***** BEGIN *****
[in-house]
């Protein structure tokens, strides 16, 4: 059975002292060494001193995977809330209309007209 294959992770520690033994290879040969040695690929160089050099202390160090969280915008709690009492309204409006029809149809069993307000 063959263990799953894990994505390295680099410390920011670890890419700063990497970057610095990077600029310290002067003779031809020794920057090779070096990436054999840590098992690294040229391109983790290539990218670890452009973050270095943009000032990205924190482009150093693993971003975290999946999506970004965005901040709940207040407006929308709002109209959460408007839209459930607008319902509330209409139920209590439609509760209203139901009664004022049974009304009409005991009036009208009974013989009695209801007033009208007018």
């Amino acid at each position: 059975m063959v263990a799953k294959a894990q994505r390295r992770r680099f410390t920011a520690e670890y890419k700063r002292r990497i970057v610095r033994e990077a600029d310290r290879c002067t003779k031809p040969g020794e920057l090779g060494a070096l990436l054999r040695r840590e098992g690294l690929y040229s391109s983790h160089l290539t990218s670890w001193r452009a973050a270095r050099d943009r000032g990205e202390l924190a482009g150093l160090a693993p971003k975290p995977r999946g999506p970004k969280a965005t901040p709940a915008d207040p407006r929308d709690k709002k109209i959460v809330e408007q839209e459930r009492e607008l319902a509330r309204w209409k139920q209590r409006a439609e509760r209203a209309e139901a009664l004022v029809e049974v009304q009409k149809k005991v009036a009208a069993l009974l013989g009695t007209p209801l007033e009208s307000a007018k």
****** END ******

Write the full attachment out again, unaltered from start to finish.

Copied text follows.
[in-house]
């Protein structure tokens, strides 16, 4: 059975002292060494001193995977809330209309007209 294959992770520690033994290879040969040695690929160089050099202390160090969280915008709690009492309204409006029809149809069993307000 063959263990799953894990994505390295680099410390920011670890890419700063990497970057610095990077600029310290002067003779031809020794920057090779070096990436054999840590098992690294040229391109983790290539990218670890452009973050270095943009000032990205924190482009150093693993971003975290999946999506970004965005901040709940207040407006929308709002109209959460408007839209459930607008319902509330209409139920209590439609509760209203139901009664004022049974009304009409005991009036009208009974013989009695209801007033009208007018």
């Amino acid at each position: 059975m063959v263990a799953k294959a894990q994505r390295r992770r680099f410390t920011a520690e670890y890419k700063r002292r990497i970057v610095r033994e990077a600029d310290r290879c002067t003779k031809p040969g020794e920057l090779g060494a070096l990436l054999r040695r840590e098992g690294l690929y040229s391109s983790h160089l290539t990218s670890w001193r452009a973050a270095r050099d943009r000032g990205e202390l924190a482009g150093l160090a693993p971003k975290p995977r999946g999506p970004k969280a965005t901040p709940a915008d207040p407006r929308d709690k709002k109209i959460v809330e408007q839209e459930r009492e607008l319902a509330r309204w209409k139920q209590r409006a439609e509760r209203a209309e139901a009664l004022v029809e049974v009304q009409k149809k005991v009036a009208a069993l009974l013989g009695t007209p209801l007033e009208s307000a007018k």